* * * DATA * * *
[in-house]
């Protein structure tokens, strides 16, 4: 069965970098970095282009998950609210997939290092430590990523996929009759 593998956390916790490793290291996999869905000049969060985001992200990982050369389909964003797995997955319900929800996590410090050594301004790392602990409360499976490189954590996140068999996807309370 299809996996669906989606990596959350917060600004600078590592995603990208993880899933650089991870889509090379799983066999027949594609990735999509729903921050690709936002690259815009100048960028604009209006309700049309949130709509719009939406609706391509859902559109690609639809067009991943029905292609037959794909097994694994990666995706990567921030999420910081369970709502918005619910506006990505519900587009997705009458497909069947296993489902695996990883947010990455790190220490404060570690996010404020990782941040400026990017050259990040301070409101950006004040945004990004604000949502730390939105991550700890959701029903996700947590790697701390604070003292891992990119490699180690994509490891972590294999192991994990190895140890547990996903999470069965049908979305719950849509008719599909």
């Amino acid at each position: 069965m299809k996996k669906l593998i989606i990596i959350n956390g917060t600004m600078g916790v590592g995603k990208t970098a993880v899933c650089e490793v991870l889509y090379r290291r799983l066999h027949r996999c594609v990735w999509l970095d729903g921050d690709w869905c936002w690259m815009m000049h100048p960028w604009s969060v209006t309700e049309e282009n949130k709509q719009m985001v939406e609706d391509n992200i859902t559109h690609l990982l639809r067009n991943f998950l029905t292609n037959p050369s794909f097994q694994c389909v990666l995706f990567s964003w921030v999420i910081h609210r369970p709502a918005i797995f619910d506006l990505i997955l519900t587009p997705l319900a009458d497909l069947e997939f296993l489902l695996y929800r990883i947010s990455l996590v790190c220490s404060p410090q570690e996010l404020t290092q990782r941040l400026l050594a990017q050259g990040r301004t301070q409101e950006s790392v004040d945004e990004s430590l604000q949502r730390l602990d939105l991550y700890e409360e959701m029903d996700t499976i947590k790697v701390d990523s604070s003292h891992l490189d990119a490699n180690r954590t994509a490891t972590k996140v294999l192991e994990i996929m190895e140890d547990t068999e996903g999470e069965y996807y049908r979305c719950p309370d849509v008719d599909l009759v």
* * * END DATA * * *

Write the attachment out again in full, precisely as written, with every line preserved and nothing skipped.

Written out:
[in-house]
């Protein structure tokens, strides 16, 4: 069965970098970095282009998950609210997939290092430590990523996929009759 593998956390916790490793290291996999869905000049969060985001992200990982050369389909964003797995997955319900929800996590410090050594301004790392602990409360499976490189954590996140068999996807309370 299809996996669906989606990596959350917060600004600078590592995603990208993880899933650089991870889509090379799983066999027949594609990735999509729903921050690709936002690259815009100048960028604009209006309700049309949130709509719009939406609706391509859902559109690609639809067009991943029905292609037959794909097994694994990666995706990567921030999420910081369970709502918005619910506006990505519900587009997705009458497909069947296993489902695996990883947010990455790190220490404060570690996010404020990782941040400026990017050259990040301070409101950006004040945004990004604000949502730390939105991550700890959701029903996700947590790697701390604070003292891992990119490699180690994509490891972590294999192991994990190895140890547990996903999470069965049908979305719950849509008719599909």
């Amino acid at each position: 069965m299809k996996k669906l593998i989606i990596i959350n956390g917060t600004m600078g916790v590592g995603k990208t970098a993880v899933c650089e490793v991870l889509y090379r290291r799983l066999h027949r996999c594609v990735w999509l970095d729903g921050d690709w869905c936002w690259m815009m000049h100048p960028w604009s969060v209006t309700e049309e282009n949130k709509q719009m985001v939406e609706d391509n992200i859902t559109h690609l990982l639809r067009n991943f998950l029905t292609n037959p050369s794909f097994q694994c389909v990666l995706f990567s964003w921030v999420i910081h609210r369970p709502a918005i797995f619910d506006l990505i997955l519900t587009p997705l319900a009458d497909l069947e997939f296993l489902l695996y929800r990883i947010s990455l996590v790190c220490s404060p410090q570690e996010l404020t290092q990782r941040l400026l050594a990017q050259g990040r301004t301070q409101e950006s790392v004040d945004e990004s430590l604000q949502r730390l602990d939105l991550y700890e409360e959701m029903d996700t499976i947590k790697v701390d990523s604070s003292h891992l490189d990119a490699n180690r954590t994509a490891t972590k996140v294999l192991e994990i996929m190895e140890d547990t068999e996903g999470e069965y996807y049908r979305c719950p309370d849509v008719d599909l009759v």